Veteran subscribers will be familiar with our distaste for the acronym “emerging markets” because it is a very big world out there and it rarely pays to group them all together. Nevertheless, there is no denying that many investors do group them all together and the performance of indices like the MSCI Emerging Markets has an impact on sentiment.
The constituents of the Index have evolved quite considerably over the last few years, moving from a heavy focus on Brazil, Russia and China to China (18%), South Korea (15.24%), Taiwan (12.3%), India (8.75%), South Africa (7.91%) and Brazil (6.39%) at present.
The Index broke down from a lengthy medium-term range in July and has stabilised in the region of 800 over the last month. Potential for a reversionary rally is now looking more likely than not.
There has been a high degree of commonality in the declines posted by currencies outside the G7 with some notable accelerations. For example the Brazilian Real, Indonesian Rupiah and South African Rand are all down in the region of 50% over the last few years. This would be a big move in any asset class but a move of this magnitude in a currency has transformative effects on an economy’s competitiveness.
At The Chart Seminar, we emphasise that acceleration is a trend ending and the bigger the acceleration the more important it is. The problems in a number of countries with US Dollar denominated debt are now well known but this is not new news and a great deal of pessimism is already in the price. That does not mean the situation cannot get worse but it would have to get worse for these currencies to sustain further moves to new lows.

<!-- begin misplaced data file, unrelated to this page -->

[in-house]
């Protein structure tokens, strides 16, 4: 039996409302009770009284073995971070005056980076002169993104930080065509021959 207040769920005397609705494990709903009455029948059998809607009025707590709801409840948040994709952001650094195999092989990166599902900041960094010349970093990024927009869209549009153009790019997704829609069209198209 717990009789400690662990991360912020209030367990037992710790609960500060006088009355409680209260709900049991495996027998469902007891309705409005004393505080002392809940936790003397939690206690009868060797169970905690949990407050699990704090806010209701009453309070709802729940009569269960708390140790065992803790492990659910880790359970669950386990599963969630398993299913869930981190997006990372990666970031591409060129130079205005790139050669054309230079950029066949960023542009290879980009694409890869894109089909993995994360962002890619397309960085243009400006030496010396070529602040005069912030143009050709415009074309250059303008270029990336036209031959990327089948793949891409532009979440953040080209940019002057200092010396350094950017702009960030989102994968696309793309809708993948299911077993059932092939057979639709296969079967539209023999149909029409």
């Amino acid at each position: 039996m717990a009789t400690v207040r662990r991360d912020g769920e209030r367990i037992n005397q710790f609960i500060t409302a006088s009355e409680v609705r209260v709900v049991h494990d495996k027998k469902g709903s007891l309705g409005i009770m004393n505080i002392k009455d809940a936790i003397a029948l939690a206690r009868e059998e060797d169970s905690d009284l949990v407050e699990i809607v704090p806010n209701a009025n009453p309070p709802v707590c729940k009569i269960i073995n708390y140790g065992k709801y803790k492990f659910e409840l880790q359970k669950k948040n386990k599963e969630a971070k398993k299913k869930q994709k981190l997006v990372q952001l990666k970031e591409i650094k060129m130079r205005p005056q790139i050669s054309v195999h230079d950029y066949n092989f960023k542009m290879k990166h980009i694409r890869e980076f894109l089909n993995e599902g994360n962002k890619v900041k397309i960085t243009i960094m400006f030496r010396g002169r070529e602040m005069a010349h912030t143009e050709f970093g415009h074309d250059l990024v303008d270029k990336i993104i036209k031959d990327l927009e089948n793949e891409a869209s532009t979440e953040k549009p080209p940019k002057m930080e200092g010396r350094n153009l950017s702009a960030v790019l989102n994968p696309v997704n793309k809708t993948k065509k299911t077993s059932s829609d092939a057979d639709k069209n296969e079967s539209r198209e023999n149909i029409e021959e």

Large institutional investors led a charmed existence as long as currency and capital market appreciation were working in their favour. As the Dollar began to rally from relatively depressed levels they had little choice but to exit their positions because carry trades were pressured and the real value of their investments declined. At least short-term lows in Asian and commodity currencies represent greenlights for international investors to reengage with the respective stock markets.
It is important to highlight that the iShares MSCI Emerging Markets ETF (EEM) does not hold significant positions in the countries which have had the biggest moves in their currencies and as such is unlikely to be the best instrument to play any bounce. Individual exposure to countries via funds or individual stocks is likely to be a better choice.
For example the US listed Aberdeen Latin America Equity Fund has at least paused in the region of $15 following a 50% decline and potential for a reversionary rally is looking more likely than not. It has a yield of 5.35% and trades at a discount to NAV of 9.67%%.
The UK listed Blackrock Latin American Investment Trust trades at a discount to NAV of 8.14%, yields 6.6% and has a similar pattern to the Aberdeen fund.
The UK listed Aberdeen New Dawn Investment Trust trades at a discount to NAV of 8.53%, yields 2.45% and is bouncing from the lower side of a four-year range.
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